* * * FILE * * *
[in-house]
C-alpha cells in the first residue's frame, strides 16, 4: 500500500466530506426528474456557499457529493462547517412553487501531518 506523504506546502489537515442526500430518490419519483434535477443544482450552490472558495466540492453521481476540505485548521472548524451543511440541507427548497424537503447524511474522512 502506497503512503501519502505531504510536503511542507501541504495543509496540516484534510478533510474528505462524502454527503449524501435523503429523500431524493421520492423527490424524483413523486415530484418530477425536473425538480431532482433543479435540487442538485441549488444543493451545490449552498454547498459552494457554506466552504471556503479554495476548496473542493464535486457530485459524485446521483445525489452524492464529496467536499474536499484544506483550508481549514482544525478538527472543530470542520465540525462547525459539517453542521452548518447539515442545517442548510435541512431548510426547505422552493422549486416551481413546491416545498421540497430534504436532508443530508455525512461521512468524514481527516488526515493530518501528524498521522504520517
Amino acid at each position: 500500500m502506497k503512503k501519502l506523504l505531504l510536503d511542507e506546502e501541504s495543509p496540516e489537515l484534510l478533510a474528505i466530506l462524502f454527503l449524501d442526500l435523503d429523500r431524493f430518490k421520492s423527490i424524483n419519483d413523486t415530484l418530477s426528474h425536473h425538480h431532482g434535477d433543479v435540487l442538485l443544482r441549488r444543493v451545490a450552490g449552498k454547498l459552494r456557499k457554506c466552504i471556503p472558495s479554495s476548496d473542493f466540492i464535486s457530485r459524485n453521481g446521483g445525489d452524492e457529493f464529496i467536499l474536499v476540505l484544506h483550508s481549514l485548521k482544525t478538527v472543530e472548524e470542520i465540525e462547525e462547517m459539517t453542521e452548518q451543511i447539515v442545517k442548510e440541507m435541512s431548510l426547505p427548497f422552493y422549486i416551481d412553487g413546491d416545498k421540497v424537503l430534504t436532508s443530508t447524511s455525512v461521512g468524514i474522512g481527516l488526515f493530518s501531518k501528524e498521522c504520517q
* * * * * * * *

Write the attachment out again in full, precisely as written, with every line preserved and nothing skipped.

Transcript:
[in-house]
C-alpha cells in the first residue's frame, strides 16, 4: 500500500466530506426528474456557499457529493462547517412553487501531518 506523504506546502489537515442526500430518490419519483434535477443544482450552490472558495466540492453521481476540505485548521472548524451543511440541507427548497424537503447524511474522512 502506497503512503501519502505531504510536503511542507501541504495543509496540516484534510478533510474528505462524502454527503449524501435523503429523500431524493421520492423527490424524483413523486415530484418530477425536473425538480431532482433543479435540487442538485441549488444543493451545490449552498454547498459552494457554506466552504471556503479554495476548496473542493464535486457530485459524485446521483445525489452524492464529496467536499474536499484544506483550508481549514482544525478538527472543530470542520465540525462547525459539517453542521452548518447539515442545517442548510435541512431548510426547505422552493422549486416551481413546491416545498421540497430534504436532508443530508455525512461521512468524514481527516488526515493530518501528524498521522504520517
Amino acid at each position: 500500500m502506497k503512503k501519502l506523504l505531504l510536503d511542507e506546502e501541504s495543509p496540516e489537515l484534510l478533510a474528505i466530506l462524502f454527503l449524501d442526500l435523503d429523500r431524493f430518490k421520492s423527490i424524483n419519483d413523486t415530484l418530477s426528474h425536473h425538480h431532482g434535477d433543479v435540487l442538485l443544482r441549488r444543493v451545490a450552490g449552498k454547498l459552494r456557499k457554506c466552504i471556503p472558495s479554495s476548496d473542493f466540492i464535486s457530485r459524485n453521481g446521483g445525489d452524492e457529493f464529496i467536499l474536499v476540505l484544506h483550508s481549514l485548521k482544525t478538527v472543530e472548524e470542520i465540525e462547525e462547517m459539517t453542521e452548518q451543511i447539515v442545517k442548510e440541507m435541512s431548510l426547505p427548497f422552493y422549486i416551481d412553487g413546491d416545498k421540497v424537503l430534504t436532508s443530508t447524511s455525512v461521512g468524514i474522512g481527516l488526515f493530518s501531518k501528524e498521522c504520517q